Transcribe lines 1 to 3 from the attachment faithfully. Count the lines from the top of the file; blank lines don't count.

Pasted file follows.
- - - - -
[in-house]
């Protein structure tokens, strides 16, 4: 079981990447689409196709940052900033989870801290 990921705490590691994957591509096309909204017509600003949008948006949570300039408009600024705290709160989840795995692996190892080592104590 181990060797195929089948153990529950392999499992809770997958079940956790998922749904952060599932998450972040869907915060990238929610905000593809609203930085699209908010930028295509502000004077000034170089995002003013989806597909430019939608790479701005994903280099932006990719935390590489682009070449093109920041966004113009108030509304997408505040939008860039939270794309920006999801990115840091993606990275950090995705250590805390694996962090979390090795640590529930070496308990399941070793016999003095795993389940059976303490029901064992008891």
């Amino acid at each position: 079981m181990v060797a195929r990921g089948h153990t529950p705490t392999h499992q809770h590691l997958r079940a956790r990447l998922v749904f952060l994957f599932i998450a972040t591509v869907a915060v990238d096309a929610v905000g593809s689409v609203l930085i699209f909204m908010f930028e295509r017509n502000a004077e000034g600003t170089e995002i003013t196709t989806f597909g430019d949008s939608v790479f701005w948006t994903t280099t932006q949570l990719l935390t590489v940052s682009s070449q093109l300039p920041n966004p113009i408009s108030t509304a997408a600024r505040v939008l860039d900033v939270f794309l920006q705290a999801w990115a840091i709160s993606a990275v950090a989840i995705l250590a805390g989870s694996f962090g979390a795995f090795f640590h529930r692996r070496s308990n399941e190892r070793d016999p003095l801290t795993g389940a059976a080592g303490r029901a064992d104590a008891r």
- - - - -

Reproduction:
[in-house]
């Protein structure tokens, strides 16, 4: 079981990447689409196709940052900033989870801290 990921705490590691994957591509096309909204017509600003949008948006949570300039408009600024705290709160989840795995692996190892080592104590 181990060797195929089948153990529950392999499992809770997958079940956790998922749904952060599932998450972040869907915060990238929610905000593809609203930085699209908010930028295509502000004077000034170089995002003013989806597909430019939608790479701005994903280099932006990719935390590489682009070449093109920041966004113009108030509304997408505040939008860039939270794309920006999801990115840091993606990275950090995705250590805390694996962090979390090795640590529930070496308990399941070793016999003095795993389940059976303490029901064992008891």
């Amino acid at each position: 079981m181990v060797a195929r990921g089948h153990t529950p705490t392999h499992q809770h590691l997958r079940a956790r990447l998922v749904f952060l994957f599932i998450a972040t591509v869907a915060v990238d096309a929610v905000g593809s689409v609203l930085i699209f909204m908010f930028e295509r017509n502000a004077e000034g600003t170089e995002i003013t196709t989806f597909g430019d949008s939608v790479f701005w948006t994903t280099t932006q949570l990719l935390t590489v940052s682009s070449q093109l300039p920041n966004p113009i408009s108030t509304a997408a600024r505040v939008l860039d900033v939270f794309l920006q705290a999801w990115a840091i709160s993606a990275v950090a989840i995705l250590a805390g989870s694996f962090g979390a795995f090795f640590h529930r692996r070496s308990n399941e190892r070793d016999p003095l801290t795993g389940a059976a080592g303490r029901a064992d104590a008891r």